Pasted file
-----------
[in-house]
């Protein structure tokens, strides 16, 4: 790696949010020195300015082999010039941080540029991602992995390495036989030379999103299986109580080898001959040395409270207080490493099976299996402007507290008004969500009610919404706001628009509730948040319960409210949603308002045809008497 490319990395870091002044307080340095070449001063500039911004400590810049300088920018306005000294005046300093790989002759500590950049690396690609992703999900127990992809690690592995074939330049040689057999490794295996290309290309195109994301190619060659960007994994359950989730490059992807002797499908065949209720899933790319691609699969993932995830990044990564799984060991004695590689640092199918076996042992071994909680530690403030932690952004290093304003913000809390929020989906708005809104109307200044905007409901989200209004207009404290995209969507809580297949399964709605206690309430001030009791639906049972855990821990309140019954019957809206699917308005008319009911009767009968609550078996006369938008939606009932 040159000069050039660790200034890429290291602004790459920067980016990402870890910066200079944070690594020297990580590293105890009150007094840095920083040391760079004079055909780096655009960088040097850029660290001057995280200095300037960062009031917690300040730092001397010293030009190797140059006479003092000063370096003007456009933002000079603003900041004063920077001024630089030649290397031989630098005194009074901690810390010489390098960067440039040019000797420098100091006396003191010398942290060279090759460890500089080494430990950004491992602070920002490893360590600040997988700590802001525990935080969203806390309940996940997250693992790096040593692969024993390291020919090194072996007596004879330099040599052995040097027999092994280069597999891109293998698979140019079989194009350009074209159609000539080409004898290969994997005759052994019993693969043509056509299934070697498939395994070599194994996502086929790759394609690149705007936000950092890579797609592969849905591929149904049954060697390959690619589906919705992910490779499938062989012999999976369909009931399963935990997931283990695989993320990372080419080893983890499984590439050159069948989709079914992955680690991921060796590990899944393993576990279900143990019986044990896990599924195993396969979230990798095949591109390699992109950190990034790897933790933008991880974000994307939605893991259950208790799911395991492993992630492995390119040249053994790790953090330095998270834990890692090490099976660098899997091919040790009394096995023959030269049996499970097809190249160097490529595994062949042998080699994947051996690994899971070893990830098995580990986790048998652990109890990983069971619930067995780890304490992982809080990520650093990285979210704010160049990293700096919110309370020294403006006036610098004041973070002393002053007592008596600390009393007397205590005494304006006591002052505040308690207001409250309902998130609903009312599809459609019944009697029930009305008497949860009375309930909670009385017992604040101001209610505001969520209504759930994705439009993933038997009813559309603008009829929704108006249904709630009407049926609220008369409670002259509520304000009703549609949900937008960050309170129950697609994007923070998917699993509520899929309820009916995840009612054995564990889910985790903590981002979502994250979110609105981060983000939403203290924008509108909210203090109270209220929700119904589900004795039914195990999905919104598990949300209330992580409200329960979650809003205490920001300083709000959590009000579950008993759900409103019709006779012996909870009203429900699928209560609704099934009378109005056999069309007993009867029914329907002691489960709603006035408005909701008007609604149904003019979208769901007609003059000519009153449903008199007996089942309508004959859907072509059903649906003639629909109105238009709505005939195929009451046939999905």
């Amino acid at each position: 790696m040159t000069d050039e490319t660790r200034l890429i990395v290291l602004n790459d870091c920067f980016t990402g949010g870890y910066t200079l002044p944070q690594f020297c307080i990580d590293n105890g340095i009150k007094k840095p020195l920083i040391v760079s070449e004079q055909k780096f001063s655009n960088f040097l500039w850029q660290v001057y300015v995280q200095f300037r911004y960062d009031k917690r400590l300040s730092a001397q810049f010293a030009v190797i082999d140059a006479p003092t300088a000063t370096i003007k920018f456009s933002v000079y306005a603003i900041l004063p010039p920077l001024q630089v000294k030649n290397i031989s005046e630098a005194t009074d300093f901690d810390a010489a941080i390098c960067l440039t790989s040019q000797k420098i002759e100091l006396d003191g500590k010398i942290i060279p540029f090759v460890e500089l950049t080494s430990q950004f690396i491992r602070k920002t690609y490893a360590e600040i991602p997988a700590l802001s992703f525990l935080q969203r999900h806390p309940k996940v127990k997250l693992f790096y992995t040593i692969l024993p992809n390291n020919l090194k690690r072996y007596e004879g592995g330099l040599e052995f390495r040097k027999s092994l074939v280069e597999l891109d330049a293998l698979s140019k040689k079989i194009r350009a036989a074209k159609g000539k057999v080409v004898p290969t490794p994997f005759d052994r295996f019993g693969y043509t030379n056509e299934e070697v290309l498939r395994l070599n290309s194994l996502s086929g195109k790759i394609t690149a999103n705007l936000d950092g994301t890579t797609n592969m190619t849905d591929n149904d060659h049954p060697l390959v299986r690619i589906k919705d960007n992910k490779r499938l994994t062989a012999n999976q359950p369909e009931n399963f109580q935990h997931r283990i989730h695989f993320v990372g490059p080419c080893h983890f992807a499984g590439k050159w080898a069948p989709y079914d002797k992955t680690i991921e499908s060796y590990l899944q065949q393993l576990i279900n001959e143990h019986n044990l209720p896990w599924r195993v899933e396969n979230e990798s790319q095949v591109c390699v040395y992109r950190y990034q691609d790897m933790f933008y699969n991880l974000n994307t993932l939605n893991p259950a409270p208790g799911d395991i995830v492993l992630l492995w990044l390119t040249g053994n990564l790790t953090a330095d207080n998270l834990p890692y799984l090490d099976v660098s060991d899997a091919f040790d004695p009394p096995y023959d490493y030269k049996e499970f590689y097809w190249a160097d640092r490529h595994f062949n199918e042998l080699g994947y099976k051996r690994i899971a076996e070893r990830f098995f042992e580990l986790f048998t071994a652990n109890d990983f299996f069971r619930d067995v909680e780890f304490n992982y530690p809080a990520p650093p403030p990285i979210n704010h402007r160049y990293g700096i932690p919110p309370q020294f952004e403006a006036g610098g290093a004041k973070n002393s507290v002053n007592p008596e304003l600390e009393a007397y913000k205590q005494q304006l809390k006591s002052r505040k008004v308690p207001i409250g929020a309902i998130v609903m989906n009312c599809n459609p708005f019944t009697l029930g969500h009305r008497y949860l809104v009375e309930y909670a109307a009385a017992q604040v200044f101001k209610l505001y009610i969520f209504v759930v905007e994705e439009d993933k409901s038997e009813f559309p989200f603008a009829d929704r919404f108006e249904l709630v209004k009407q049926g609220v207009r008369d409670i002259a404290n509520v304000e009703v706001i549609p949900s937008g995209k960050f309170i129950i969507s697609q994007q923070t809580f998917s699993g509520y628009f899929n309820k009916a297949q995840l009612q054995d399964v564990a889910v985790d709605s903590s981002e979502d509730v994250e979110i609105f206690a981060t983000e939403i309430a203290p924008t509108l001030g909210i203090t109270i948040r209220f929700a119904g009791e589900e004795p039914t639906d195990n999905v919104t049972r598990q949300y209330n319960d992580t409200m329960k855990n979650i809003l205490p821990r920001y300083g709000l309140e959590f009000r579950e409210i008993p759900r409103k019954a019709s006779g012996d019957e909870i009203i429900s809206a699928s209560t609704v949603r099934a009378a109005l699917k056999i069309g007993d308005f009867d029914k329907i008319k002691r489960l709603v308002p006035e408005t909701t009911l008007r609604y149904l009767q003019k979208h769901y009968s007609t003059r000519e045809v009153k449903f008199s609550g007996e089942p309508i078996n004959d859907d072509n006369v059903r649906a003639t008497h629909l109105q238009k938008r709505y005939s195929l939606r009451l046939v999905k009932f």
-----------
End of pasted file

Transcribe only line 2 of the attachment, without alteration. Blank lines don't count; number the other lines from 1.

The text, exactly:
């Protein structure tokens, strides 16, 4: 790696949010020195300015082999010039941080540029991602992995390495036989030379999103299986109580080898001959040395409270207080490493099976299996402007507290008004969500009610919404706001628009509730948040319960409210949603308002045809008497 490319990395870091002044307080340095070449001063500039911004400590810049300088920018306005000294005046300093790989002759500590950049690396690609992703999900127990992809690690592995074939330049040689057999490794295996290309290309195109994301190619060659960007994994359950989730490059992807002797499908065949209720899933790319691609699969993932995830990044990564799984060991004695590689640092199918076996042992071994909680530690403030932690952004290093304003913000809390929020989906708005809104109307200044905007409901989200209004207009404290995209969507809580297949399964709605206690309430001030009791639906049972855990821990309140019954019957809206699917308005008319009911009767009968609550078996006369938008939606009932 040159000069050039660790200034890429290291602004790459920067980016990402870890910066200079944070690594020297990580590293105890009150007094840095920083040391760079004079055909780096655009960088040097850029660290001057995280200095300037960062009031917690300040730092001397010293030009190797140059006479003092000063370096003007456009933002000079603003900041004063920077001024630089030649290397031989630098005194009074901690810390010489390098960067440039040019000797420098100091006396003191010398942290060279090759460890500089080494430990950004491992602070920002490893360590600040997988700590802001525990935080969203806390309940996940997250693992790096040593692969024993390291020919090194072996007596004879330099040599052995040097027999092994280069597999891109293998698979140019079989194009350009074209159609000539080409004898290969994997005759052994019993693969043509056509299934070697498939395994070599194994996502086929790759394609690149705007936000950092890579797609592969849905591929149904049954060697390959690619589906919705992910490779499938062989012999999976369909009931399963935990997931283990695989993320990372080419080893983890499984590439050159069948989709079914992955680690991921060796590990899944393993576990279900143990019986044990896990599924195993396969979230990798095949591109390699992109950190990034790897933790933008991880974000994307939605893991259950208790799911395991492993992630492995390119040249053994790790953090330095998270834990890692090490099976660098899997091919040790009394096995023959030269049996499970097809190249160097490529595994062949042998080699994947051996690994899971070893990830098995580990986790048998652990109890990983069971619930067995780890304490992982809080990520650093990285979210704010160049990293700096919110309370020294403006006036610098004041973070002393002053007592008596600390009393007397205590005494304006006591002052505040308690207001409250309902998130609903009312599809459609019944009697029930009305008497949860009375309930909670009385017992604040101001209610505001969520209504759930994705439009993933038997009813559309603008009829929704108006249904709630009407049926609220008369409670002259509520304000009703549609949900937008960050309170129950697609994007923070998917699993509520899929309820009916995840009612054995564990889910985790903590981002979502994250979110609105981060983000939403203290924008509108909210203090109270209220929700119904589900004795039914195990999905919104598990949300209330992580409200329960979650809003205490920001300083709000959590009000579950008993759900409103019709006779012996909870009203429900699928209560609704099934009378109005056999069309007993009867029914329907002691489960709603006035408005909701008007609604149904003019979208769901007609003059000519009153449903008199007996089942309508004959859907072509059903649906003639629909109105238009709505005939195929009451046939999905």